Building the ACES II
At the time I started to search the net for some files, I landed at A Place I can recomment to anyone who is building his own simulator. It was at Simpits where you could find the link to Chris 'Speedone' van Lierop's site. He  published several usefull hints and tips for the cockpitbuilder.
For his PDF on building the ACES go to
In the superb description there is one thing missing. There is no clue how to make the backrest of the seat. I mean the side where the pilot may find a good place to give his back some more comfort. For some corrections on Speedone's plans see the work of Red Dog at:
When finishing the chair, the backrest is still open. On the top I screwed a thin plate of plywood.
I added two curved shapes of  MDF inside the two sides, and three pieces of wood on the inside.
One from top to the bottem, and two from left to the right.
See the pic's below.
On the lower part we use the same flexible plywood. First use a sheet of paper and draw some lines on it so you can see where the wooden frame is. We have to cut out an eggform hole. The pics below tell more.
Then srew the lower piece of plywoon on his place. Then use the paper shape to make an eggshape piece of plywood just some centimeters / an inch bigger than the existing hole.
See the pictures below.
Screw this piece on the lower part, just to see if it fits. And remember the angle it makes with the first part on several spots.
Remove the shape again and sand the edges of the hole the right angle.So the egg will make as much contact as possible.
Use some glue on the edges and screw the shape in place.
When the glue has dried remove the excess of wood
Then some serious sanding starts.
And after some sanding it looks like the pic below.
The only thing we have to do  is to  fill the holes and screws. And use some layers of paint to make it look like the following picture.
For I planned to place a Bass-Shaker underneath the seat I placed the simulator on a thick noise isolating plate of foam.
Inside the tub there is also some rubber underneath the seat.
The seat is standing on rubber so the vibrations are felt in the seat
Look for the Bass-Shaker story in the PDF Section.
It took a long time to decide to cut away the wooden parachute container which took so long to build.
I found a real container you know ;-)
It was a hell of a job, but quiet worth the effort.
With the wooden container dropping of so well I figured out the real container fitted very well on the top of the seat. But the fact is the backrest isn't like the real one. The curve on the top isn't like the original.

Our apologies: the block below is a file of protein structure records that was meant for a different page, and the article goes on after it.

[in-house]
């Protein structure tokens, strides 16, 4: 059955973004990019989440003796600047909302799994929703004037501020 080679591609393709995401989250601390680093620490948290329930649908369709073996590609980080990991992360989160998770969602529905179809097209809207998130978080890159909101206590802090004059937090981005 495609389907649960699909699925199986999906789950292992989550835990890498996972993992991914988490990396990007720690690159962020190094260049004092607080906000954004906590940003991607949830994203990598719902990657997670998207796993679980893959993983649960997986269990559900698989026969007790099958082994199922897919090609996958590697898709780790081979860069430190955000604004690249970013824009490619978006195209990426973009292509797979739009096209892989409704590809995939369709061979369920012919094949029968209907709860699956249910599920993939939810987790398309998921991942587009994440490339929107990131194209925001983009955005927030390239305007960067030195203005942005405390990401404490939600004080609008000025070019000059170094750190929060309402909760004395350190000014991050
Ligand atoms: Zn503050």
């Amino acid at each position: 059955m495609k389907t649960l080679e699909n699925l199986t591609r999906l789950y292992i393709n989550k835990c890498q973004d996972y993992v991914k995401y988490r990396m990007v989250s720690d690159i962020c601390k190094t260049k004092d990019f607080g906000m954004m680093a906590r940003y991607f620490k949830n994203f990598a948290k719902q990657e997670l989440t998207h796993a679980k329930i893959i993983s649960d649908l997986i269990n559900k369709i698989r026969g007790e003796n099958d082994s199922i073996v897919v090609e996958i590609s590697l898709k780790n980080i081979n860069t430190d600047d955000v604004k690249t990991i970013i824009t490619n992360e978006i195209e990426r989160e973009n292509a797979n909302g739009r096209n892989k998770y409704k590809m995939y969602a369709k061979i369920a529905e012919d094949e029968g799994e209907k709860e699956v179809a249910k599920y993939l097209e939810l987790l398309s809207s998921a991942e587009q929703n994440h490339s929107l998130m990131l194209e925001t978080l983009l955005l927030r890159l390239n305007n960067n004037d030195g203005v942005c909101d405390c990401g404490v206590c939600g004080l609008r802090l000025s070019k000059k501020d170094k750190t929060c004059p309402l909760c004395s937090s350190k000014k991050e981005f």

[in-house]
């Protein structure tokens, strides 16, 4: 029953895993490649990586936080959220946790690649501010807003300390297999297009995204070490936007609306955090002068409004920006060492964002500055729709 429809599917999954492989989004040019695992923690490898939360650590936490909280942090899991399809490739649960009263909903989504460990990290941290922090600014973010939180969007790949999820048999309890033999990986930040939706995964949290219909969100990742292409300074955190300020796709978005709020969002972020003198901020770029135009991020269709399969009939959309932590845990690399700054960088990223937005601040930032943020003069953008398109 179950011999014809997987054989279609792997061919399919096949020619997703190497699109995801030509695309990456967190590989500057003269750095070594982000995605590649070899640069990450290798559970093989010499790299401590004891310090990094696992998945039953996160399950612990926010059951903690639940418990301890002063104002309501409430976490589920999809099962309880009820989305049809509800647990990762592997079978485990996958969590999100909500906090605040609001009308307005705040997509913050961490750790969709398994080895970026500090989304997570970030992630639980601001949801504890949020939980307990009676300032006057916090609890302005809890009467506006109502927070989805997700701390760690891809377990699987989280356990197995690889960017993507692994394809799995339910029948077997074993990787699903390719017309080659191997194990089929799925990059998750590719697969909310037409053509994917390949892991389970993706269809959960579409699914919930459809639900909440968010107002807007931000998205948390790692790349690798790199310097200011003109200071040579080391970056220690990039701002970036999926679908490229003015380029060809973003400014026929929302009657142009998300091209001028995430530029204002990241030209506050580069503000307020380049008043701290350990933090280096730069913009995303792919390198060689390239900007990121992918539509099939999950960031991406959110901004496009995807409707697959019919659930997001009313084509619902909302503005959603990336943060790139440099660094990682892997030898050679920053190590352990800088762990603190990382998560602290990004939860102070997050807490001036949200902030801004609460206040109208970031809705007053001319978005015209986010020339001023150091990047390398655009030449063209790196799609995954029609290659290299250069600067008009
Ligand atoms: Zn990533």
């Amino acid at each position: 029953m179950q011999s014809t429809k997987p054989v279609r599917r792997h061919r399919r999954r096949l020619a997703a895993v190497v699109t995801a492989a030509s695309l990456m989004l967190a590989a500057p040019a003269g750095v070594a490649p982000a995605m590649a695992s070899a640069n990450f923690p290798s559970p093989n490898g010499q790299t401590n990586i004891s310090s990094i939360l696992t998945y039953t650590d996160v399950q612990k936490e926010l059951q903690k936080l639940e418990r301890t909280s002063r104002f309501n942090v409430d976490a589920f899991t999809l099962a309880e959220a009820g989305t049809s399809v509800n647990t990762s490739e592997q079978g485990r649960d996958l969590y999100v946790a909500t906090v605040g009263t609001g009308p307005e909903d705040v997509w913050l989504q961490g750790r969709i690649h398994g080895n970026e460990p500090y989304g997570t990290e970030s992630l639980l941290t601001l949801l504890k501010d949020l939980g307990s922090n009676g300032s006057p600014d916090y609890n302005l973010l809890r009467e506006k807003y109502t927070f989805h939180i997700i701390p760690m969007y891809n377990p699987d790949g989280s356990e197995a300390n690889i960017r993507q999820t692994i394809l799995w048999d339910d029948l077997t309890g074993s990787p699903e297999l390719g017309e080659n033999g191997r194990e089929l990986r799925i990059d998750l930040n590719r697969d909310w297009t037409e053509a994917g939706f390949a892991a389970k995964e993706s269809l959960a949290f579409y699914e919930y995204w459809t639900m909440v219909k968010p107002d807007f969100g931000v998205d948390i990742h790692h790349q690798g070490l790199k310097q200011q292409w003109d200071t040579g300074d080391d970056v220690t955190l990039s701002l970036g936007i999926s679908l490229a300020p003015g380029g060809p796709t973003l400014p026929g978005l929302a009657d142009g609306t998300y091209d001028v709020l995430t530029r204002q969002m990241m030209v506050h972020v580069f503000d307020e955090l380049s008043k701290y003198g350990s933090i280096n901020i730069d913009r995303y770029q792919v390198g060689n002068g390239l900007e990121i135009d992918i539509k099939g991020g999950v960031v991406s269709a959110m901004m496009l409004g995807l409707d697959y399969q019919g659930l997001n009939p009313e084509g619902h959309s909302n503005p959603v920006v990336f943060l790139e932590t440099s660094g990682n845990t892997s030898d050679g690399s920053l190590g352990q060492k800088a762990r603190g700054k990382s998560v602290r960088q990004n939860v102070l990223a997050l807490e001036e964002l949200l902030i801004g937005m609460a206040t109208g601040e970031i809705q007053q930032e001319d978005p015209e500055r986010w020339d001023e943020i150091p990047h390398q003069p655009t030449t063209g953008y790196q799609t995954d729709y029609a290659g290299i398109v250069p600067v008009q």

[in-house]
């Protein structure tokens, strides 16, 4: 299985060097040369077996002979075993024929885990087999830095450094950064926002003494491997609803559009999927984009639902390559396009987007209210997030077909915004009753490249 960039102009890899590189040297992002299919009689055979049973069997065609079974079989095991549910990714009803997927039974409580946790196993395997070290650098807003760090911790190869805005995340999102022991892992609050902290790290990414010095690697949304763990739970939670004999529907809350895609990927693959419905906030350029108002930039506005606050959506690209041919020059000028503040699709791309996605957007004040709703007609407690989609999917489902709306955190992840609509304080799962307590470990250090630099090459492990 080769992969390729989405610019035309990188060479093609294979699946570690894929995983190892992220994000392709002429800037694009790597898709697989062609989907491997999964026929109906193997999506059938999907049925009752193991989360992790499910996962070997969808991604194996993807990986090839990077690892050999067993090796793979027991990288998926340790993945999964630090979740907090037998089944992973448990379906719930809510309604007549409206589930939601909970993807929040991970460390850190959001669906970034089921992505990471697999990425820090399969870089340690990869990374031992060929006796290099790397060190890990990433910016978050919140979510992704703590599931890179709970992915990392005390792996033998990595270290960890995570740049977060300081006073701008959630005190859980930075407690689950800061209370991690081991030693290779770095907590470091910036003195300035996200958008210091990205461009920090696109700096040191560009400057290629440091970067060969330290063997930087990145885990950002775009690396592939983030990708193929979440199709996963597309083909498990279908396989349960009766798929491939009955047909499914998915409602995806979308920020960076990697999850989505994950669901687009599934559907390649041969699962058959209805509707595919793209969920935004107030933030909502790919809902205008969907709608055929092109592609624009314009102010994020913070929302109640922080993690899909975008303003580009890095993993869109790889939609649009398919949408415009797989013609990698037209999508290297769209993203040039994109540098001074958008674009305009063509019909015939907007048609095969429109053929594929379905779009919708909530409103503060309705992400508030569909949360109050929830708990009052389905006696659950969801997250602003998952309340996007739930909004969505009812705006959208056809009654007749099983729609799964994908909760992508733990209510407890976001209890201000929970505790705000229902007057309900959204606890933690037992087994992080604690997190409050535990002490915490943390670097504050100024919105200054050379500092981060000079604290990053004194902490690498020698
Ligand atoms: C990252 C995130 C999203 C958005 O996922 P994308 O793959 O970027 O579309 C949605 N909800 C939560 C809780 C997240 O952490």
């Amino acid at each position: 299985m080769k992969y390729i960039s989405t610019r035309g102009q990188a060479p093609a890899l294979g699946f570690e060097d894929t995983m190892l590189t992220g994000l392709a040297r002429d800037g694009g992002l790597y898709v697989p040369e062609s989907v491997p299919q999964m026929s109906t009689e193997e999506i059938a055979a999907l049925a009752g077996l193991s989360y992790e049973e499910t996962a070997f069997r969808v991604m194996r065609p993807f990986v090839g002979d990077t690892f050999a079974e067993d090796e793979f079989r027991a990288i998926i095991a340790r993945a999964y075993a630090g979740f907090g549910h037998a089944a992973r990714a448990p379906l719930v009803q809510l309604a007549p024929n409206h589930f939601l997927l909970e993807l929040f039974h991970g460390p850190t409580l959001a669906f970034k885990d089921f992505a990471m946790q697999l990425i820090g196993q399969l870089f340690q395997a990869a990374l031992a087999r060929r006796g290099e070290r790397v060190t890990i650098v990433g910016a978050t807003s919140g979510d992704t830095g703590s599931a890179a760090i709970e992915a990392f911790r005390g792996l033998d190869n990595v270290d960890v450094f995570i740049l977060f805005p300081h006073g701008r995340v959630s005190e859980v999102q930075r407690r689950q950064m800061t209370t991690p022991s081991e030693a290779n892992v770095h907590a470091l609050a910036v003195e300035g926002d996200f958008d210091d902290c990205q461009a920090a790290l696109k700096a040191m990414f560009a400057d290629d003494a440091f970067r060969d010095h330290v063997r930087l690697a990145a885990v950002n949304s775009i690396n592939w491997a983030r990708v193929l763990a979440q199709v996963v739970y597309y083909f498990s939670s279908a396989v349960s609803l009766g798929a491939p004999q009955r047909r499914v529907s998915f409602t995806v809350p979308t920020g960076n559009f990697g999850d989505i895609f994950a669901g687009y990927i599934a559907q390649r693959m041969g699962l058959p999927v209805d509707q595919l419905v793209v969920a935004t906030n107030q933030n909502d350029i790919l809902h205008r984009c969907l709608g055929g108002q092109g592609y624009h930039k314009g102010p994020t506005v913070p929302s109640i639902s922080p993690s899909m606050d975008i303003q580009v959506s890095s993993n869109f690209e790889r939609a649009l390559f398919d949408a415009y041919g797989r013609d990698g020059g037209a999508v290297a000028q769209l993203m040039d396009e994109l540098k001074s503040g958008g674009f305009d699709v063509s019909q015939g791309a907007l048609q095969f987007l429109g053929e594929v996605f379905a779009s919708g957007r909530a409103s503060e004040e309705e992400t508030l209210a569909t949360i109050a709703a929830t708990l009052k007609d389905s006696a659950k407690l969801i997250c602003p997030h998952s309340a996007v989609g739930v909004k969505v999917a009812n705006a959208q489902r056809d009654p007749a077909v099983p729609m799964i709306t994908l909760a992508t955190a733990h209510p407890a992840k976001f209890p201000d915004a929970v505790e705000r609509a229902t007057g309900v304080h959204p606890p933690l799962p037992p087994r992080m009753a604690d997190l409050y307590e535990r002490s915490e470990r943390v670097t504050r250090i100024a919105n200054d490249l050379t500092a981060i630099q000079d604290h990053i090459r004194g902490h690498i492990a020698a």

On the back of the headrest I screwed some plywood, from the front sides to the middle also two peaces of plywood. The top part will be the hardest to make, as everyone will confirm who made the mistake of constructing one whiteout the real one at hand. Like Me ;-)
On the left you see the lines I drew to shape the top of the headrest as I thought it should be
Did I mention jet I use the Dremel a lot?
Now it is time to fold some aluminum over this piece of art ;-)
Just fix it at one side, here the left and work to the other side.
It is easy to form.
When it is formed from left to right you also fix the aluminum on this side to the back of the head rest.
When turned over you notice the shape on the top is there spontaneously.
Now you can make the two cuts towards the middle.
I decided to let it stay the way it was, but this resulted in the little problem that would be born when we have to make the headrest.
For the parachute container there is to little space to put a headrest with the correct measurements.
Just be creative and make your own, less deep at the bottom and  deeper at the top like the original.

On the top make some triangle cuts and bend the material over the top edge.
Bend the aluminum around the sides.

Just a little test to be sure all looks fine. On the top I added a thikker plate of aluminum to cover the benden aluminum and with two holes to let the two tubes go through.
To support the headrest to the top of the seat I screwed two little pieces of wood onto the top.
With two screws I can secure the headrest to the seat.
I also made a hole in the top of the

In the middle a U shaped piece is installed with a little iron bar inside. To fasten the two riser support ropes.
In the middle I took away some material to get a smooth line from the lower part to the headrest.

Here I also use a little sheet of aluminum.
For the support of the risers I found an axle of a barrow.

It looked alright when I checked it with a picture from the net.
Screw it to the top of the seat.

On the front side it looked like this.

The little aluminum plate installed and after a little paint job it looked like this